John Lees' blog
Pathogens, informatics and modelling at EMBL-EBI
I was happy to see that this paper, which originally appeared as a preprint back in April 2019 (!), was published earlier this month. I thought it was one of the most thought-provoking papers I’ve read recently, so suggested a journal club on the final version (it’s long paper – over 80 pages).
There were some parts that I liked a lot, and some parts I didn’t like, which I wanted to summarise here.
I’ve recently ported one of my algorithms onto a GPU using CUDA. Here are some things I’ve learnt about the process (geared towards an algorithm dealing with genomic data).
Firstly, the documentation that helped me most:
Getting started: https://devblogs.nvidia.com/even-easier-introduction-cuda/ https://devblogs.nvidia.com/easy-introduction-cuda-c-and-c/ Understanding device memory: https://devblogs.nvidia.com/unified-memory-cuda-beginners/ https://devblogs.nvidia.com/how-access-global-memory-efficiently-cuda-c-kernels/ https://devblogs.nvidia.com/using-shared-memory-cuda-cc/ Putting it all together: https://devblogs.nvidia.com/efficient-matrix-transpose-cuda-cc/ Optimising your own code: https://docs.nvidia.com/cuda/cuda-c-best-practices-guide/ Start small, add complexity in slowly I started off following the ’even easier introduction to cuda’ guide to get a basic version of my algorithm working.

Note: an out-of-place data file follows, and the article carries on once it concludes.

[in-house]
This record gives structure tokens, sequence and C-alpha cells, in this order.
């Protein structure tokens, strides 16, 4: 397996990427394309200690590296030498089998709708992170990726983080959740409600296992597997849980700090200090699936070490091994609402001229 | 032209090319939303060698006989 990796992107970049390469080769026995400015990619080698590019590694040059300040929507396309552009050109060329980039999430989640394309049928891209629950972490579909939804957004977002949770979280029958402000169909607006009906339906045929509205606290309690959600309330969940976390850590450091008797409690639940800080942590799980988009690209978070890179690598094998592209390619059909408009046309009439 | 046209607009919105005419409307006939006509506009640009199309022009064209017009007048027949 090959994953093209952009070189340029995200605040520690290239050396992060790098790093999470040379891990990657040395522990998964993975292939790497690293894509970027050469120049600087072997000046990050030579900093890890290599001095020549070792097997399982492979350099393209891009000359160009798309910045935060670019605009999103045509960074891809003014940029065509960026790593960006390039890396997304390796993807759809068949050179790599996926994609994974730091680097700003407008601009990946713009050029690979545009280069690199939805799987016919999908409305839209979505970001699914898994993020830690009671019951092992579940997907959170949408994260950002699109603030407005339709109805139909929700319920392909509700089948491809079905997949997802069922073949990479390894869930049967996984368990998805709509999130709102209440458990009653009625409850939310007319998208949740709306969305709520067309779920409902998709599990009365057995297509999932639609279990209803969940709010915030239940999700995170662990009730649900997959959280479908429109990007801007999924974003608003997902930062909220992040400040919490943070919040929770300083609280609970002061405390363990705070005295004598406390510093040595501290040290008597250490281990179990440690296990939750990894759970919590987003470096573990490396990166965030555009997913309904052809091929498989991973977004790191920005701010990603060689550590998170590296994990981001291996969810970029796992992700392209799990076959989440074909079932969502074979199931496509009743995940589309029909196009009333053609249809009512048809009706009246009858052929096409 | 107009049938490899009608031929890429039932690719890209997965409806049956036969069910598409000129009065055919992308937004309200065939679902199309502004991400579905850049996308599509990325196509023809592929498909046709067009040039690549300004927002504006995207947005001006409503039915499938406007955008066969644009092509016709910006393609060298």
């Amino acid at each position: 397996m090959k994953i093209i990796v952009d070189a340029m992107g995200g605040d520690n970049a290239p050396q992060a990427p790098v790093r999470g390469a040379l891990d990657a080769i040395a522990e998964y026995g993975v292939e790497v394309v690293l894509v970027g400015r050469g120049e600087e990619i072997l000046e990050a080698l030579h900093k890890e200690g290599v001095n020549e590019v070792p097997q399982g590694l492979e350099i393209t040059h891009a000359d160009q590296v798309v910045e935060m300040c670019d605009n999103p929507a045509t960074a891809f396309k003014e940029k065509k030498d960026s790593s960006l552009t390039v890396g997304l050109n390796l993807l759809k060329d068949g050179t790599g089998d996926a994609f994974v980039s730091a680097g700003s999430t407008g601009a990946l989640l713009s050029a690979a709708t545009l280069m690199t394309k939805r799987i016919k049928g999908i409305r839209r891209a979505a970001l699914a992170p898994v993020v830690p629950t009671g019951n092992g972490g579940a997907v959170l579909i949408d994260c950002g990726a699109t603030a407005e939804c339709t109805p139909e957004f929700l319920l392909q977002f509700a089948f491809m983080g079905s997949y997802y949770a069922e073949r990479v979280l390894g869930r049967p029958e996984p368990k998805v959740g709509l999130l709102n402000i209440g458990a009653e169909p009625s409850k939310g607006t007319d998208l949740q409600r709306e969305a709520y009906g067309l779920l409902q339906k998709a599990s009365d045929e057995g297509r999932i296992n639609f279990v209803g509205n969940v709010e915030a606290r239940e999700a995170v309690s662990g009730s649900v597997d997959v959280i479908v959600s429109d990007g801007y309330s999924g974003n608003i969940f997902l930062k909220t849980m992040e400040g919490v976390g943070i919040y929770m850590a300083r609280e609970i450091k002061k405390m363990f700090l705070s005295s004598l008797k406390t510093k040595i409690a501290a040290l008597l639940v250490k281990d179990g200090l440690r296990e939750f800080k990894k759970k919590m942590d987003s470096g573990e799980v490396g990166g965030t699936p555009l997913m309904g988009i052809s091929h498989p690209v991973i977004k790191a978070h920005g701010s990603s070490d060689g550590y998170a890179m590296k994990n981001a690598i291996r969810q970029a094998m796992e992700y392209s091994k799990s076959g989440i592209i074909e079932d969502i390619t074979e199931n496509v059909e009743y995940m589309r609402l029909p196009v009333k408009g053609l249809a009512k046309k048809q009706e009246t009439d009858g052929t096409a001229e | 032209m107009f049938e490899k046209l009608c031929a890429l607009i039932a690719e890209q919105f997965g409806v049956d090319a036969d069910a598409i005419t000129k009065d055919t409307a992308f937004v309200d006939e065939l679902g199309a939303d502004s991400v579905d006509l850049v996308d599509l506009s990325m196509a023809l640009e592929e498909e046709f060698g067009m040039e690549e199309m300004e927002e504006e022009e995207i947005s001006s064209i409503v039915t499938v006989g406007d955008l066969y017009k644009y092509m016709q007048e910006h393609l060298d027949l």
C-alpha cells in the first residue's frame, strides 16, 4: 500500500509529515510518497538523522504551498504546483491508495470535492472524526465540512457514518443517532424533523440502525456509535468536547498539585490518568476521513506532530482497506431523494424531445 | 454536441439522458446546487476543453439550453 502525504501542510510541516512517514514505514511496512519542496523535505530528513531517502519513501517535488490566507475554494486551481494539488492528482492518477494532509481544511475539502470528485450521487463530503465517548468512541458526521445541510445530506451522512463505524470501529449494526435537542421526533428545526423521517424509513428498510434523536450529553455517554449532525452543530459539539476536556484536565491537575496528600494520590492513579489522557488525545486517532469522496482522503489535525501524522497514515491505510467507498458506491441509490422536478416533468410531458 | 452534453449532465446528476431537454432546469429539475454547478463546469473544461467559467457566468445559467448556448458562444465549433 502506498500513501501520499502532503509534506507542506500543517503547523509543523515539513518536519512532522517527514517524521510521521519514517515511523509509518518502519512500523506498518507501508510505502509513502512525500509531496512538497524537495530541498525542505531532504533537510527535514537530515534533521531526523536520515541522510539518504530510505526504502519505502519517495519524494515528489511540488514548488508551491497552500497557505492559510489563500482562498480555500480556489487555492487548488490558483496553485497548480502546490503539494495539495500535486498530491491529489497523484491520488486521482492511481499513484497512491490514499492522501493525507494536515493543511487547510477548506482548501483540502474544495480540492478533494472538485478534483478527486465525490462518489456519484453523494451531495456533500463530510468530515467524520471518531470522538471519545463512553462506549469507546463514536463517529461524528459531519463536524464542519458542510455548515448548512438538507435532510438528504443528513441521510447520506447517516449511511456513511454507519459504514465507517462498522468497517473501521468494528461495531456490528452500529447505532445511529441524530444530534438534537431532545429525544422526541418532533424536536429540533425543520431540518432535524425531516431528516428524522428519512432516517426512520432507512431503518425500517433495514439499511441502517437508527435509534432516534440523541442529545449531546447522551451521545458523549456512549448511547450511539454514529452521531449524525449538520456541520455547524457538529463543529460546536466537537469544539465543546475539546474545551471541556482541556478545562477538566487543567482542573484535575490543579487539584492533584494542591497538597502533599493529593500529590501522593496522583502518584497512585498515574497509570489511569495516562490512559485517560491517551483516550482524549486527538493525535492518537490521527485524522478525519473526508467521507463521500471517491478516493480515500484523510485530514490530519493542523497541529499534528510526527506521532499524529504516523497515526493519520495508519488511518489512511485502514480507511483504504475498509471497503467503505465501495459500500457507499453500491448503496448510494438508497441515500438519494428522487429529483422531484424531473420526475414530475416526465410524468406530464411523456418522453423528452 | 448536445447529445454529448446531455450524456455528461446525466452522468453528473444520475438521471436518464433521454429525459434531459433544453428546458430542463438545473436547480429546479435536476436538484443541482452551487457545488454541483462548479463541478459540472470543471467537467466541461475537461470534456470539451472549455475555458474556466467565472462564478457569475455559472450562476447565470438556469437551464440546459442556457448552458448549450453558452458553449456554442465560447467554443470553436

For loops are ok. I thought these were impossibly slow in R, and you always had to vectorise code – but not so. A common error is to try and append to arrays. It always best to preallocate an array/list with result <- rep(NA, length) or similar, and then write to it by index. strings aren’t the easiest thing to deal with, but stringr might help, and there is a regular expression package built-in.
tl;dr I think it’s really hard to tell whether a twitter account is run by who it looks like on first glance, and what its intentions are. Maybe we should try and take more care before amplifying opinions of unknown actors.
Just another angry tweet Recently, when scrolling through my twitter feed, I noticed some fairly aggressive tweets from the account @Help4StudentsUK, criticising Wellcome and some of its management. A typical example:
Overall thoughts I released my first software package for bioinformatics about four years ago. I now have four, all of which see some usage, but certainly nothing like the heavy usage of the most popular utilities. Despite this, I would guess on average I spend around 20-30% of my time maintaining these packages.
I love that people find our software of some use, and it’s still exciting getting messages from users from countries all around the world.
There’s loads of these on https://twitter.com/accidental__aRt, here are some of mine from the past couple of years:
The beach? You can never have too many violins A nice smooth likelihood surface Always good to see the zero contour ’terrible_dendrogram.png' Apply some smoothing then I’m sure it will be fine, right? R2 = 0.11, p < 10E-10 Let’s cram everything in to 1/10 of the space. 2) The ever so informative labels: ‘1’, ‘2’, ‘3’, … Machine learning (or would we call this AI now?